The Lowdown On Daffodils

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The Lowdown On Daffodils

The growers at Longwood Gardens force tens of thousands of daffodils into flower every winter, providing a glimpse of what’s to come: spring. Now, I want to empower you with the essentials you need to grow equally impressive daffodils. 

Daffodil Basics

Daffodil bulbs can be obtained in different grades, as well as standard dry bulbs or pre-cooled bulbs. The standard grades of daffodils are: Double-Nose I (DN I), Double-Nose II (DN II) and round bulbs. DN I bulbs promise the most flowers, but flowers vary greatly among the different cultivars.
 
For forcing, I rely on DN I bulbs while smaller grades are an economic alternative for dry bulb sales. We are fortunate to have plenty of cooler space, so we can work with standard dry bulbs, which are more economical than pre-cooled bulbs.
 
 Juergen’s Top 4
Daffodils For Pot Production

‘Arctic Gold’ is a true image of a daffodil that does well in a pot. It is a yellow trumpet narcissus that is the quintessential icon of spring. In German, this type of daffodil is called “Osterglocke,” which translates into “Easter bells.”

‘Sir Winston Churchill’ is a cultivar of Division 4 or double-flowered daffodil. It is my favorite cultivar, perhaps, for its reliable strong show in a container. In addition, it is one of the cultivars that stand out because of its fragrance. Few other flowers produce such a strong and pleasing scent. This cultivar should be treated with a PGR to control plant height.

‘Tete-á-Tete’ is hard to beat in performance and customer recognition. It is a very compact cultivar that I don’t have to invest a lot of resources in to have a perfect crop. Small container sizes such as 5-inch bulb pans and even 4-inch pots work best for this showstopper. When grown right it is a cute little splash of spring ready to be picked up by consumers shopping in suppermarkets and garden centers early in the season. I have forced ‘Tete-á-Tete’ and other early cultivars for display in the first week of January.

‘Thalia,’ in my mind, is an illustration of grace and elegance. This daffodil is a perfect silver-white flowering cultivar that performs well in container production.

 
For forcing early in the season, coolers are indispensable. But for late-season growing, cold frames will do just fine in regions where temperatures approach freezing. Inconsistent cooling due to weather will result in uneven crops and poor flowering.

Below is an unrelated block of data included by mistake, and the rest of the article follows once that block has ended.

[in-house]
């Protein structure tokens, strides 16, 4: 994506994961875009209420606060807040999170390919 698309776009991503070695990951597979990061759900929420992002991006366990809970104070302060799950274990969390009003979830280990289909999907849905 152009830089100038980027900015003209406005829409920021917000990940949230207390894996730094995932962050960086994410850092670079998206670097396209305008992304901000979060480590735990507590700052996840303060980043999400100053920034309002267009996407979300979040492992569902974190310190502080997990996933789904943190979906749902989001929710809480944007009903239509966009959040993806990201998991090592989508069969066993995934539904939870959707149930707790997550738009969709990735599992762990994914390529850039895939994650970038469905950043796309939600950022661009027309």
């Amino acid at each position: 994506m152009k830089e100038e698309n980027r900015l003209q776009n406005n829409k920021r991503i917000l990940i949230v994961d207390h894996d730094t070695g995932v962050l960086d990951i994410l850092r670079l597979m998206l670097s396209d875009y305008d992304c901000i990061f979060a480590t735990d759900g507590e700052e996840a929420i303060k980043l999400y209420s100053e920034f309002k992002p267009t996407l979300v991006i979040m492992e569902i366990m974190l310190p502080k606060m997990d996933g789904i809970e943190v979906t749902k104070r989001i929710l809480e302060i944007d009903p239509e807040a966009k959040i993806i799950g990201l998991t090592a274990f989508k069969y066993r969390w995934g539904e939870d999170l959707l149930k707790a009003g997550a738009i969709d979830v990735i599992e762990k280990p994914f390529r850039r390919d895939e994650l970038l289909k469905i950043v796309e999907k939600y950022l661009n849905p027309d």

One of the most important decisions you’ll make is choosing a reliable supplier. It took me several years and some patience to find the right companies. Particularly challenging for the companies working with me is the fact that the Longwood Gardens’ forcing program consists of more than 100 daffodil cultivars for an average year. 
 
Frequently, displays consist of small numbers of pots. So I need only a few hundred bulbs for each cultivar. In these instances, I am below minimum order and my suppliers not only tolerate me, but they support our program. 
 
Many suppliers are set up to work with you to find the right selection of cultivars, so they are happy to provide you trial samples to promote their cultivars. Each year, I plant some extra pots of new cultivars. This gives me an opportunity to practice with these product lines and see how they perform and fit into my program.
 
Because commercial operations generally focus on fewer cultivars, they avoid some challenges I have experienced. Good suppliers will help you identify suitable cultivars as well as make sure you’re getting quality bulbs for a fair price. 
 
Bulb quality is also essential. You need to inspect each bulb crate upon arrival. Dispose of any soft or diseased bulbs. If something goes wrong during shipping or bulbs are infested with fusarium, tell your sales representative. You should be informing your supplier as soon as possible to get a refund or a substitute shipment. I have found combining orders and storing bulbs in a cooler will save on shipping costs. Bulbs can be stored for several weeks in a cooler with a set point of 63°F.

Potting Guidelines

A number of commercially available potting media have been suggested for growing daffodils. These media include Metromix 350 and Sunshine Mix 4. Longwood Gardens uses a custom bulb mix for the production of potted daffodils. This media is 55 percent peat moss, 35 percent coarse sand, 15 percent vermiculite and RootShield, a biological fungicide by BioWorks at a rate of 1.5 pounds per cubic yard of media.
 
Pulverized dolomite lime is added to adjust the pH to 6.0 to 6.5. I add sand to increase drainage as well as add substance and weight to the pots. The weight of the sand will help later in holding up plants in the pot, as well as anchoring bulbs into their place. At times, I notice bulbs pop out of pots when using peat light mixes.
 
Bulbs are best forced in bulb pans, which are available in sizes of 5, 6 and 8 inch. I select the size according to the different cultivars. Large cultivars should be planted into the large-sized 8-inch pan. More compact cultivars generally fit well into 6-inch bulb pans. Small and miniature daffodils should be planted into 5-inch pans.